[Technical Report] Analysis examples of proficiency substances by "ADRA", a method for the evaluation of skin sensitization, using Wakopak® Core C18 ADRA
This article was written by Yuki Suto, FUJIFILM Wako Pure Chemical Corporation, for Vol. 87, No.4 (October 2019) of Wako Junyaku Jiho.
The content of this article is from the time of publication. It is not the latest information due to new knowledge and changes in regulatory rules after original publication.
In recent years, establishment of regulations for animal testing have been encouraged from the viewpoints of 3Rs principles (replacement, reduction, and refinement) for animal testing and welfare. Especially, in EU, animal testing for cosmetics has been prohibited stepwise since 1993, and the EU directive1 intended to enforce the total ban on marketing of cosmetics tested on animals after 2013 was issued in 2003. The relevant regulations were established2 in 2009.
In such situations, development of alternatives to animal experiments has been required worldwide. In Japan, the Japanese Center for the Validation of Alternative Methods, National Institute of Health Science (JaCVAM) was founded in 2005. Since then, many alternative testing methods developed in Japan have been listed in the test guidelines issued by the Organisation for Economic Co-operation and Development (OECD) (OECD Test Guidelines).3
Wakopak® Core C18 ADRA is a column that was developed by FUJIFILM Corporation and conforms to requirements for an alternative testing for skin sensitization, Amino acid Derivative Reactivity Assay (ADRA),4 listed in the OECD Test Guidelines on June 18, 2019. In ADRA, each test chemical is mixed with N-(-2(-1-Naphthyl)acetyl)-L-cysteine (NAC) and α-N-(-2(-1-Naphthyl)acetyl-L-lysine (NAL) (Figure 1), and the decreased rates of NAC and NAL are monitored as indices of the reactivity of the test chemical. This document shows examples of analyses on 10 proficiency substances, which are required to be successfully performed for technical qualification for ADRA operations.
For details of ADRA and differences from the existing technique of Direct Peptide Reactivity Assay (DPRA), see the references.5-9
In this document, the testing was performed with the ADRA kit (code No. 296-80901) in accordance with the attached protocol. In this testing, however, polypropylene microtubes were used for the reaction instead of a 96-well plate indicated in the original ADRA. Table 1 shows liquid chromatography (LC) conditions. It should be noted that the equilibration time after the retention time of 13.5 minutes in each run may differ because it depends on configuration of instruments and mixer volume.
Table 1. LC conditions
|Instrument||Agilent UHPLC 1290 infinity Ⅱ (Agilent Corporation）|
|Column||Wakopak® Core C18 ADRA 3.0 x 150 mm (D)|
|Mobile phase A||0.1% Trifluoroacetic acid in water|
|Mobile phase B||0.1% Trifluoroacetic acid in acetonitrile|
|Gradient condition for NAC||0 min. (A：B= 70: 30)→ 9.5 min. (45: 55)→ 10.0 min (0: 100)→ 13.0 min. (0: 100)→ 13.5 min. (70: 30)→ 25.0 min. (70: 30)|
|Gradient condition for NAL||0 min. (A：B= 80: 20)→ 9.5 min. (55: 45)→ 10.0 min (0: 100)→ 13.0 min. (0: 100)→ 13.5 min. (80: 20)→ 25.0 min. (80: 20)|
|Flow rate||0.3 mL/min.|
|Mixer volume||35 µL|
|Column temperature||40 ℃|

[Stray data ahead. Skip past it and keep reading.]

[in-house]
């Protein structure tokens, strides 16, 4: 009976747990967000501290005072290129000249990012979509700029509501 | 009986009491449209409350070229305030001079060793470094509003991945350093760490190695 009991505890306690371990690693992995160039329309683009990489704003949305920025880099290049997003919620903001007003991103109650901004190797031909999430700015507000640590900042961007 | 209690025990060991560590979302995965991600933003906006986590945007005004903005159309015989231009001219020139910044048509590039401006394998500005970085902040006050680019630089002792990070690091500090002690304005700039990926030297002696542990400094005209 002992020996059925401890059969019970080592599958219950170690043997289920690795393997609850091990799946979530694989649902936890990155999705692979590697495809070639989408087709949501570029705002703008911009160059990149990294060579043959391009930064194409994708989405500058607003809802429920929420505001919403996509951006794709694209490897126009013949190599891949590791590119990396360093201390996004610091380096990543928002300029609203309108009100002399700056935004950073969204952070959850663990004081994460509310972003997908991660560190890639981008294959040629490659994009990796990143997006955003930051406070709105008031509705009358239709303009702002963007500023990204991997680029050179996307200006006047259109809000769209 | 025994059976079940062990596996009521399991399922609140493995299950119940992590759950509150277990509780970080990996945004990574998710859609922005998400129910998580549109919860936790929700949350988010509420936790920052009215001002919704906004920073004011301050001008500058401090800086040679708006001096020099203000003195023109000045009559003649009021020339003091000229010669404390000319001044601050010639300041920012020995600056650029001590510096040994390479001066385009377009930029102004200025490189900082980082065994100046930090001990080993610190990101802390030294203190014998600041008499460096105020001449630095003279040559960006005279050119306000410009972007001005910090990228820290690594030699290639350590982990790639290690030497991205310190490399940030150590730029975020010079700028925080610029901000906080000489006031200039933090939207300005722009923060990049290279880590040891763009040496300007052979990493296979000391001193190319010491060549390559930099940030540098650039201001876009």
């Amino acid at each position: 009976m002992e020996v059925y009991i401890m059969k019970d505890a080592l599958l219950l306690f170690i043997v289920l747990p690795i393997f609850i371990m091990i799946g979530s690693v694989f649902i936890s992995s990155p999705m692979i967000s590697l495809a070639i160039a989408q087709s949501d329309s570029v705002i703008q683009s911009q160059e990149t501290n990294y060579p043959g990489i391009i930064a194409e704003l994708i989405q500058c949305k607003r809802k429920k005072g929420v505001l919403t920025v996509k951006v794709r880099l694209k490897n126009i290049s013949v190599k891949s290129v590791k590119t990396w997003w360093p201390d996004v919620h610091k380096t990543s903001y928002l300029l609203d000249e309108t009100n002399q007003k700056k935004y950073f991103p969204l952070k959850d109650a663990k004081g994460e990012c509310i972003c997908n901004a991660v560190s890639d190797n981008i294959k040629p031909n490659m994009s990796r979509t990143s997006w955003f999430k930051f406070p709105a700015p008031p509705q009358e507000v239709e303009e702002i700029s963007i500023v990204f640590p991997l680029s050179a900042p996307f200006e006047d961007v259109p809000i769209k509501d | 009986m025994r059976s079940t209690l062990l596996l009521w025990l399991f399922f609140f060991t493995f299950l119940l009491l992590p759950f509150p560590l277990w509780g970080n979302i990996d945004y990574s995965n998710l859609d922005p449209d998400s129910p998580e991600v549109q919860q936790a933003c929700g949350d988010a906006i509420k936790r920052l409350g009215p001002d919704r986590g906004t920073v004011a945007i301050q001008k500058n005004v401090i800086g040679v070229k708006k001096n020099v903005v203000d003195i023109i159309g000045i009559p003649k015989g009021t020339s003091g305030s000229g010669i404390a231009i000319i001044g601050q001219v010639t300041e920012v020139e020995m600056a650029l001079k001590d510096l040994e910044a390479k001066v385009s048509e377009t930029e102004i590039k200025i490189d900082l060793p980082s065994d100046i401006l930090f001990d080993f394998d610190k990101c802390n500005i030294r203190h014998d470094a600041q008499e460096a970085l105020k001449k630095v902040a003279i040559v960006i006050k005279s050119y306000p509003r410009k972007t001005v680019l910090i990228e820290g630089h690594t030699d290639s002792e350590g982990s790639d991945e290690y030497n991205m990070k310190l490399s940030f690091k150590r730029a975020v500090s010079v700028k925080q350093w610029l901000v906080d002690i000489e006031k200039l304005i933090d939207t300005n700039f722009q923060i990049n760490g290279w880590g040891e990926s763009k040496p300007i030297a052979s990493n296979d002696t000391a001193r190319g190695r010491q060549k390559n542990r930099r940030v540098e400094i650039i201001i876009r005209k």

|Wavelength||UV 281 nm|
|Injection volume||10 µL|
Table 2 shows evaluation results on proficiency substances, and Figure 2 shows representative chromatograms. The decreased rates for the proficiency substances obtained with the Wakopak® Core C18 ADRA fell within the ranges presented in the guideline for ADRA.
FUJIFILM Wako's website offers videos for testing operations with the kit and the protocols. We are always pleased to help your ADRA operations with our products and information.
Table 2. List of proficiency substances and evaluation results
|No.||Test chemical||CAS RN®||Description||Molecular weight||Solvent||Prediction by ADRA||Known decreased rate (%)||Measured decreased rate (%)|
|2||Sodium p-toluenesulfonchloramide trihydrate
|4||Palmitoyl chloride||112-67-4||Liquid||274.87||Acetonitrile||Positive||≦ 10||50-100||2||93|
|5||Imidazolidinyl urea||39236-46-9||Solid||388.29||Water||Positive||10-45||≦ 10||35||1|
|7||Glycerin||56-81-5||Liquid||92.09||Water||Negative||≦ 7||≦ 7||0||0|
|8||Benzyl alcohol||100-51-6||Liquid||108.14||Acetonitrile||Negative||≦ 7||≦ 7||0||0|
|9||Dimethyl isophthalate||1459-93-4||Solid||194.19||Acetonitrile||Negative||≦ 7||≦ 7||0||0|
|10||Propyl p-Hydroxybenzoate||94-13-3||Solid||180.20||Acetonitrile||Negative||≦ 7||≦ 7||0||0|
* The range will be revised, although it is different from the guideline.
- European Commission : "DIRECTIVE 2003/15/EC OF THE EUROPEAN PARLIAMENT AND OF THE COUNCIL of 27 February 2003, amending Council Directive 76/768/EEC on the approximation of the laws of the Member States relating to cosmetic products, Official J. European Union, L66/26(2003).
- European Commission : "REGULATION(EC) No 1223/2009 OF THE EUROPEAN PARLIAMENT AND OF THE COUNCIL of 30 November 2009 oncosmetic products", Official J. European Union, L 342/59(2009).
- Miyazaki, H. and Yoshiyama, Y.: Folia Pharmacologica Japonica, 151,48(2018).
- OECD："In Chemico Skin Sensitisation : Amino acid Derivative Reactivity Assay(ADRA)", OECD Guideline for the Testing of Chemicals 442C(2019).
- Yamamoto, Y. et al.: Wako Junyaku Jiho 87(1), 12(2019).
- Fujita, M. et al. : J. Pharmacol. Toxicol. Methods, 70, 94(2014).
- Yamamoto, Y. et al. : J. Appl. Toxicol., 35, 1348(2015).
- Fujita, M. et al. : J. Appl. Toxicol., 39, 191(2019).
- Fujita, M. et al. : Toxicol. in Vitro, 59, 161(2019).